Jewish World Review March 14, 2003 / 9 Adar II, 5763
Ouch, right? A lot of parents would be horrified. They might rush to get something for the other children, they'd probably ask the grandparents to PLEASE never to single out one child again, maybe they wouldn't even give the little one the book until a birthday or similar occasion. Anyway they'd likely explain to the other children how Papa just wasn't thinking, and surely there would be something for them the next time.
Well, no "ouch" here. I thought it was great because it helped me to reinforce with my children the lesson of being joyful for another's good fortune, even when we have no expectation we'll receive something similar.
How at odds with our culture today.
When a child maintains "it's not fair," he's not, of course, really interested in matters of justice. What he means is, "I didn't get what he did, and it had better be made up to me." And why shouldn't he think that way?
Today from a child's earliest moments he is taught to expect that another's good fortune, particularly a sibling's, it seems, means he is somehow "owed" the same. A birthday party invitation, a toy, an outing to the zoo becomes his "right" too. Later on, of course, that can lead to believing that the job, the financial success, or the other good fortune of another means somehow we have the right to think we are "owed" those things as well - and that can lead to a life of unhappiness and resentment.
Conversely, it's not enough just to teach a child to be thankful for his own blessings, though that's important. Instead, we need to help our children begin to find joy in the blessings that come to someone ELSE, no matter what comes to us.
Not only is it the right thing to do - but it will naturally magnify our children's lifelong joy exponentially.
That lesson rarely comes easy to any of us, yet today's parents consistently deny their children any opportunity to begin to learn it. Again and again I hear, "oh honey, I'm sure you'll be invited to a birthday party soon," "you'll get to go to the zoo next time," or "of course I'll make sure you get one too." Today's moms and dad are zealous that no little darling is left feeling he didn't get his "due."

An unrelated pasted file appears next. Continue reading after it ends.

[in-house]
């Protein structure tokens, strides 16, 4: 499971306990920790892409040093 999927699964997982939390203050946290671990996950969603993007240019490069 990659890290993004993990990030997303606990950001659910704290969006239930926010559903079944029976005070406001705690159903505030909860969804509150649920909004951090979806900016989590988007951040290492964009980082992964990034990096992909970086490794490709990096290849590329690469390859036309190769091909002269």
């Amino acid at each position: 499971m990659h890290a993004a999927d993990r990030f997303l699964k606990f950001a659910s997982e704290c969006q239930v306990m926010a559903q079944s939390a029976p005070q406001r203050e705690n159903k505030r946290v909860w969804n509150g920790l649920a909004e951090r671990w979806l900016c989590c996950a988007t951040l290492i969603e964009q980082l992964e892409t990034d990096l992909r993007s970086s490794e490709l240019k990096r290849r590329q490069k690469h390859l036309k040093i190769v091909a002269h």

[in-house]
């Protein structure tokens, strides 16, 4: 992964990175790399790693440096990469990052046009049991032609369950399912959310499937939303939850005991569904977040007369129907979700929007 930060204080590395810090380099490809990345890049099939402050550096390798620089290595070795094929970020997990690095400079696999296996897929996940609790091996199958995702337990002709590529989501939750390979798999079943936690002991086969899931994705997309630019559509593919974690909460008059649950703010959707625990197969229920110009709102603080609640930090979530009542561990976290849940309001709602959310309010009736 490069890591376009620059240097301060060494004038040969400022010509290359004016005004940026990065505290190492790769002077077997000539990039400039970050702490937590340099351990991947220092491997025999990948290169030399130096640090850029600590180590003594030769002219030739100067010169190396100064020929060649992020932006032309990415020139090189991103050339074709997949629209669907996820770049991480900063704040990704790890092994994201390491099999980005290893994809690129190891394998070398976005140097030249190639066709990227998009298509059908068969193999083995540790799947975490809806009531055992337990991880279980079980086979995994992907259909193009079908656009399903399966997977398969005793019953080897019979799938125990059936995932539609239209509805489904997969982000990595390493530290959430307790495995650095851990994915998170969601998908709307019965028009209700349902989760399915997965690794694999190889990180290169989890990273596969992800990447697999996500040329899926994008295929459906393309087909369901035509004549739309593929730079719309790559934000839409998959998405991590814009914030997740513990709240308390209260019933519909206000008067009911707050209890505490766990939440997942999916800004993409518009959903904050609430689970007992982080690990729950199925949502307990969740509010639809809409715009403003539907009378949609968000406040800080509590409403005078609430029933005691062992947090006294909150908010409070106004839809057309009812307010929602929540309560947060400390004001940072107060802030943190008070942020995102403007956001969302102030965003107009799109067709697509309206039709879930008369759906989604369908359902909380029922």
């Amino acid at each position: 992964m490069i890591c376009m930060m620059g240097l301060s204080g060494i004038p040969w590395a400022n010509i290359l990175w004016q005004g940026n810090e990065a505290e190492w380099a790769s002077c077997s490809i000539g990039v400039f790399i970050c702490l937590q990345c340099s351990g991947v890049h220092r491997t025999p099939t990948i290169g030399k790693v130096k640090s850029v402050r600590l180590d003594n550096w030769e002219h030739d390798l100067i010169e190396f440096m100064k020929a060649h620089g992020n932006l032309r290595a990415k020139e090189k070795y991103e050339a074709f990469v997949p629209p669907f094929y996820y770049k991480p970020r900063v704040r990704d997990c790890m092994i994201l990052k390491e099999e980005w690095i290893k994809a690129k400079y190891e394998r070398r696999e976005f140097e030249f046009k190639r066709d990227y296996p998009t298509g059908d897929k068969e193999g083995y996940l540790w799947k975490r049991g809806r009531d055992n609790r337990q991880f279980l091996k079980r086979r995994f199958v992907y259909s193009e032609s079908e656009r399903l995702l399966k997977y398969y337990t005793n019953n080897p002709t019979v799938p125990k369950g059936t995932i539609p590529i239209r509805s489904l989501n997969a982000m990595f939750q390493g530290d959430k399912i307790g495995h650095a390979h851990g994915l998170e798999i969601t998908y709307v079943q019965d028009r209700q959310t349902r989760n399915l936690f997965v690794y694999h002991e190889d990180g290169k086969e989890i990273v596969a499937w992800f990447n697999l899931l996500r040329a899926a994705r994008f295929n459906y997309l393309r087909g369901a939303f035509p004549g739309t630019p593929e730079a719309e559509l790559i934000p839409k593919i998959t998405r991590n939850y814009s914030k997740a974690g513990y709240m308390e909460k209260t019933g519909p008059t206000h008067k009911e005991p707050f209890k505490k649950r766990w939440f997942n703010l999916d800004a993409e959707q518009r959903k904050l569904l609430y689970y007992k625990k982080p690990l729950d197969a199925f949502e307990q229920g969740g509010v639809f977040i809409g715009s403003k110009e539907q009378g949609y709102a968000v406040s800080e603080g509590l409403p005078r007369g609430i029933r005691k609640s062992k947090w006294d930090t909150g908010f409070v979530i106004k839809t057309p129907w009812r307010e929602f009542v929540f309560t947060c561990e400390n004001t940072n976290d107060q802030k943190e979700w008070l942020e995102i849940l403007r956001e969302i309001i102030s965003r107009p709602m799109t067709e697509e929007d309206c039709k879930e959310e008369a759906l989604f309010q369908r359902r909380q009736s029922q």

But when my son's book came, I encouraged my girls to enjoy looking at it and to reflect on the happiness their grandfather had given their brother - and wasn't that joy in which we could all share? Another time, one of the girls but not her sisters was invited to a birthday party. I didn't bother to assure one disgruntled little one that she would be invited to many parties in her lifetime. Instead, we talked about how knowing her sister was having fun could bring us happiness too. Sometimes I'll be out with one child, and I'll pick out a little inexpensive bauble for another - "honey, wouldn't your sister love a big pad of paper? She likes drawing so much - won't that be fun to get it for her?" And so on.
Yes, this is a habit of mind and heart that will likely take a lifetime to build - but I'm thankful I can say my kids have at least begun to catch on now.
The point is not, of course, to gratuitously withhold a good thing from a child, nor to favor one so that another is genuinely hurt.
My goal is not to make it clear that "life is not fair," though of course it isn't.
My hope is simply to find opportunities to help my little ones begin to share in the delight that good things, or circumstances, or achievements, bring others, even if they have no expectation of the same, knowing that that habit of thinking will bring my children joy throughout their lives.
Sure, we rightly hope and work for good things of our own and we may feel appropriate indignation at another's ill-gotten gain. But the human misery that is, and has been, wrought by simply resenting the good fortune of others truly cannot be calculated.
In other words, maybe it's time for parents to reconsider, "honey
you'll get one too, I promise."
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